Someone Is Getting Very Nervous

Tyler Durden's picture

A look at the stocks surge today and one would get the impression that not only should the government shutdown be permanent (closing the Fed would have a vastly different result on the S&P), but that the debt ceiling is completely irrelevant and immaterial for risk assets. One would get a far different impression by looking at today's just concluded 4-Week Bill auction. Today's outlier rate on the just priced $35 billion in 4-week bills can be seen quite dramatically on the chart below, and is evidence that someone (or someones) is getting quite nervous ahead of the events in the next few weeks.

What is going on here and why the spike? Recall what we said a week ago in "Here Is How To Trade The Debt Ceiling Showdown."

... there is a simple pair trade for those who would like to position for a contentious debt ceiling fight with an ETA mid-October and skip the bipolar and HFT-dominated equity markets. Recall that in the summer of 2011 when the last big debt ceiling debacle loomed and resulted in a last minute outcome that also led to the downgrade of the US by a rating agency that has since sold out, rates of bills due just before the debt ceiling D-Date soared, while those sufficiently after the ceiling interval tightened. Well, the same trade is just as applicable this time.

 

Sell October 31 Bills versus 12 Month Bills

 

Supply dynamics and potential market concerns around a debt ceiling stand-off in Washington should push the 1M1Y bill curve flatter... The October 31 bills are likely the most vulnerable, and should cheapen significantly versus 12 month bills in a protracted fight.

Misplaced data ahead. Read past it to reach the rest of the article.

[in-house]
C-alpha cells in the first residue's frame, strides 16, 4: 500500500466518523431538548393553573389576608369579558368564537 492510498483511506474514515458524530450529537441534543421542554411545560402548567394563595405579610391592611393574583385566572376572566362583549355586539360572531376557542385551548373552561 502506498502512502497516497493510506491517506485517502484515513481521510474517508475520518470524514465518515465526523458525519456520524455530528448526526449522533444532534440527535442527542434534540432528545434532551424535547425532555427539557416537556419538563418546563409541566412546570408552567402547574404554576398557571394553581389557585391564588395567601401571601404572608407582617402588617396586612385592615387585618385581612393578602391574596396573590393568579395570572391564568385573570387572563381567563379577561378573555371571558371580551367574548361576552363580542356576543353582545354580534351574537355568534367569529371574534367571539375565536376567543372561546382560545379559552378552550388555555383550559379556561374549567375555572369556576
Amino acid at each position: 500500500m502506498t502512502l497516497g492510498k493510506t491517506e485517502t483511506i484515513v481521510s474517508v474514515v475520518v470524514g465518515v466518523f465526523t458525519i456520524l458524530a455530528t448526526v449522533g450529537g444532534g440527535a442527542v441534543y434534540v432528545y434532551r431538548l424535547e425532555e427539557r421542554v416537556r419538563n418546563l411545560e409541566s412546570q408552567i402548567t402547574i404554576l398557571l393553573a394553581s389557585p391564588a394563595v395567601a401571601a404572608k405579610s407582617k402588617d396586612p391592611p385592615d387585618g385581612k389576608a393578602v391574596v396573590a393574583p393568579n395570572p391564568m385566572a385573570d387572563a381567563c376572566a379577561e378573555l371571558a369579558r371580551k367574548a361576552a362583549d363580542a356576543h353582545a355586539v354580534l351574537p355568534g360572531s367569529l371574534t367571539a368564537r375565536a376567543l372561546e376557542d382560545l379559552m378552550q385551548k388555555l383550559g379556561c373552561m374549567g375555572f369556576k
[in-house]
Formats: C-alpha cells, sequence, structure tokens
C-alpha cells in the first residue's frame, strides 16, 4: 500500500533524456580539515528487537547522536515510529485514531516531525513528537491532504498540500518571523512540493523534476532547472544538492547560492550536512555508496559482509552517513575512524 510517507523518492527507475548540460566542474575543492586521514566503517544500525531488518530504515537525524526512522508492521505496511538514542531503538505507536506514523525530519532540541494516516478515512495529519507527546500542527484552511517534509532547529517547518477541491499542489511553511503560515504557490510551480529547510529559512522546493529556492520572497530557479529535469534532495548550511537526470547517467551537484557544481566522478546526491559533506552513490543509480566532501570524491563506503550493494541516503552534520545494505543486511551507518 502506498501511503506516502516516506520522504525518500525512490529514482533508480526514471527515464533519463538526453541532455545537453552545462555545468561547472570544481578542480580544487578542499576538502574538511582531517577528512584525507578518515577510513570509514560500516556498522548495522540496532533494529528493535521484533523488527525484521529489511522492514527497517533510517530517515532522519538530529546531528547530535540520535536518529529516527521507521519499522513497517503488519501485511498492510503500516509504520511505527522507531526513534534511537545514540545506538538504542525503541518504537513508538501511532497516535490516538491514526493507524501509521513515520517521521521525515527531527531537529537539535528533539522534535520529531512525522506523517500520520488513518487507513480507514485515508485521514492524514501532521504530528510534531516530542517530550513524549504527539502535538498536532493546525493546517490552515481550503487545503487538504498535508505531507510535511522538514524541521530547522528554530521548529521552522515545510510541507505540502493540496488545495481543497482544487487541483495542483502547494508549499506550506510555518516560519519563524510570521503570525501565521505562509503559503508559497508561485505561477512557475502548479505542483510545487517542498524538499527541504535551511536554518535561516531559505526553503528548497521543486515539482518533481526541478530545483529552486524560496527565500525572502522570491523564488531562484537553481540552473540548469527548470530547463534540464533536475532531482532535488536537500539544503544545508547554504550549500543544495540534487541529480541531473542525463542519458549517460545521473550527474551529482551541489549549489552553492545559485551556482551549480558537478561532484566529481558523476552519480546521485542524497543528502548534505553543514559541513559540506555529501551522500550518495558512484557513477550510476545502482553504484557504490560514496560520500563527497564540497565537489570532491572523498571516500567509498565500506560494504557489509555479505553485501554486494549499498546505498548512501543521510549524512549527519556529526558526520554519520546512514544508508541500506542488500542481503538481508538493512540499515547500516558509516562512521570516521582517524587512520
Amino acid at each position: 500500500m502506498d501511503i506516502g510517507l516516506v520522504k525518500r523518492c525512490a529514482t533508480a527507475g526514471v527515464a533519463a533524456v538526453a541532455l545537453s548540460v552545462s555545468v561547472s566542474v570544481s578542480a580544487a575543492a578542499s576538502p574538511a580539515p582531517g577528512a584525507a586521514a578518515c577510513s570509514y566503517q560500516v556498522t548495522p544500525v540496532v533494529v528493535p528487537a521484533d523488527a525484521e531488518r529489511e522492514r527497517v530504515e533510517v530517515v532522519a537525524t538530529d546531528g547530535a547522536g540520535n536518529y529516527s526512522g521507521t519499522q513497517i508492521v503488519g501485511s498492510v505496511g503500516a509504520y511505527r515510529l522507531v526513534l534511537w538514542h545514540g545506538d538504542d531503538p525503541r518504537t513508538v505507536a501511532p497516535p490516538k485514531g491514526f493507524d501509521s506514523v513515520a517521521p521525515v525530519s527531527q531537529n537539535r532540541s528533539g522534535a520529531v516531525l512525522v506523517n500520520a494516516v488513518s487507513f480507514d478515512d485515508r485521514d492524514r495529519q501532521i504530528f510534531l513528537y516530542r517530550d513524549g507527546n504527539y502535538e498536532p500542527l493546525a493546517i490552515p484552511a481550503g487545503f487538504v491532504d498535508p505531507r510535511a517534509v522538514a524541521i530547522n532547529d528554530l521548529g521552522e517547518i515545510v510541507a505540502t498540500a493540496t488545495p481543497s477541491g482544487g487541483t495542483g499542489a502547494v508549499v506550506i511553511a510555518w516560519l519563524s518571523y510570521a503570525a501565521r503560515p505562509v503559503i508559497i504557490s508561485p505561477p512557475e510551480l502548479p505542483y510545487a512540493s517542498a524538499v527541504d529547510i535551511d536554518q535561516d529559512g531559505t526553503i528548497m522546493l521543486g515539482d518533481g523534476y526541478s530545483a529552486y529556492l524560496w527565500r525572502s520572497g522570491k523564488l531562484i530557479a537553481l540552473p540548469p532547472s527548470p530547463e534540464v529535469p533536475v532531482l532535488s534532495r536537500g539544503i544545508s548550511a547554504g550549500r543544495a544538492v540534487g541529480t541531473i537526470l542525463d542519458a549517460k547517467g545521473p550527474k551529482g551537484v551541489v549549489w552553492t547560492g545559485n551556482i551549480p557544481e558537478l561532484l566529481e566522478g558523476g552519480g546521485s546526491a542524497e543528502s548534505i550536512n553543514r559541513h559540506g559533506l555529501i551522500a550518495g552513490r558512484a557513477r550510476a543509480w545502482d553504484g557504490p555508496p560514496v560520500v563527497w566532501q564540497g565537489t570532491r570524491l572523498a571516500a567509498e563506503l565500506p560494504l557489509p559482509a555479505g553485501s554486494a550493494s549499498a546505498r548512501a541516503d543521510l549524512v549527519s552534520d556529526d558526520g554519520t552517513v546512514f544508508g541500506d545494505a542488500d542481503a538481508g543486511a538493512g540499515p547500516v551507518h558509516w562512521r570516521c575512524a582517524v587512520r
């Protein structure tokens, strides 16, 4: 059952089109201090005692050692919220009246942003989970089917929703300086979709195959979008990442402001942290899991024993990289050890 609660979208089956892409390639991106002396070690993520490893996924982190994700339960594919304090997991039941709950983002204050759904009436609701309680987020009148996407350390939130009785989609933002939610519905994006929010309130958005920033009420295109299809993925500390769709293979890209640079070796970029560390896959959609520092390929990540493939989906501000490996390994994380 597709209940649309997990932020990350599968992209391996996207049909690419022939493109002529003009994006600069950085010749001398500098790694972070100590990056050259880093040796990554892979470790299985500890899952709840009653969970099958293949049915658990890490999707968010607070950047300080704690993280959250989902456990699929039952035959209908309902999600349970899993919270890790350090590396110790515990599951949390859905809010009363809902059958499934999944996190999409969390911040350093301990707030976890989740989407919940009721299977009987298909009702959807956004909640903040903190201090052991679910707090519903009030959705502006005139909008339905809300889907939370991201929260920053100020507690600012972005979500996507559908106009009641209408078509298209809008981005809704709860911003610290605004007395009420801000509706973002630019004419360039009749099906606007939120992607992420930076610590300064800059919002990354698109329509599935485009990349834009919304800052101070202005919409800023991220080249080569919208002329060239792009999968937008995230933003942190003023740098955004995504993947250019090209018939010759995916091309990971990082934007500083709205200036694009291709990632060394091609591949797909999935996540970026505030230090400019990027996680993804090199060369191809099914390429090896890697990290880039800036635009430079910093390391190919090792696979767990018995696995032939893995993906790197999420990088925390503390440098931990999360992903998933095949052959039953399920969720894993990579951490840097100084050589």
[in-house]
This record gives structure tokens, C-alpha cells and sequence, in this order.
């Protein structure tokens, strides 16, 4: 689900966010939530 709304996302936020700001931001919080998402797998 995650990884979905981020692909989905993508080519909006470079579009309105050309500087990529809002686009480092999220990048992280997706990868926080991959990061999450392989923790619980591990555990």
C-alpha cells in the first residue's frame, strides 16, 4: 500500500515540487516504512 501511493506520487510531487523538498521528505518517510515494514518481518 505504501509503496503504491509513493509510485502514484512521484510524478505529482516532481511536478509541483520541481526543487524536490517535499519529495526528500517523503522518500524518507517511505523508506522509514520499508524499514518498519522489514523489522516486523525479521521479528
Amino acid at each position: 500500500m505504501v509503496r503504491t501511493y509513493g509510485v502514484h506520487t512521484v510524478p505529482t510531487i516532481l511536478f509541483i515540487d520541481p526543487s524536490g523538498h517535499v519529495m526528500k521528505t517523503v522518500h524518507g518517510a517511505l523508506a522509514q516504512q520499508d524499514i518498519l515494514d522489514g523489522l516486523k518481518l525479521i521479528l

One-month and three month bills are already trading close to zero, having briefly traded negative last week. With bill supply to remain flat heading into the end of October, suggesting that supply should keep bills yields across the curve under pressure. With bill yields largely beholden to supply dynamics, the greatest scope for further compression is in year bills, which are currently trading around 10bp. Given historical relationship between bills yields and bills outstanding, year bills are roughly 3bp rich to supply-implied fair value, while 3-month bills are about 3.5bp rich.

 

This trade may be difficult to put on in size until after quarter end due to dealers balance sheet constraints. But as noted above, we believe that the market will not begin to fully price the risk to front end bills until about two weeks before the end date. We expect the opportunity to remain available at for the first week of October.

Sure enough, today is the first day of the next quarter (window dressing is over), and the bond market, if not so much the stock market, has finally awakened that the government shutdown is merely an indication of just how contenuous the debt ceiling negotiation very likely ill be, and that it is increasingly likely that the X-Date of October 18 may come and go without a deal, which just may result in a technical default on the nearest maturity Bills.

End result: today's auction was an absolute abortion and absent some deus ex machina agreement between the GOP and Democrats, one can expect the October 31 bills (and others just around them) to continue blowing wider as quietly but confidently those holding the most at risk paper exit stage left.

But that's not all. We also noted the following:

The last go-round, the 1m1y curve flattened to 3bp. Though the curve is just 6bp away from that right now, it is beginning from a starting point that is 10bp flatter than one month prior to the 2011 debt ceiling. The securities that the market viewed as “at risk” traded with yields above year bills, hence our recommendation to sell the October 31 issue rather than the current one month bills.

 

 

We think that the curve has scope to flatten to zero, if not further, depending on how close to the wire negotiations come.

As of moments ago, the curve has gone beyond flat and into "further" as the 1M1Y just went negative.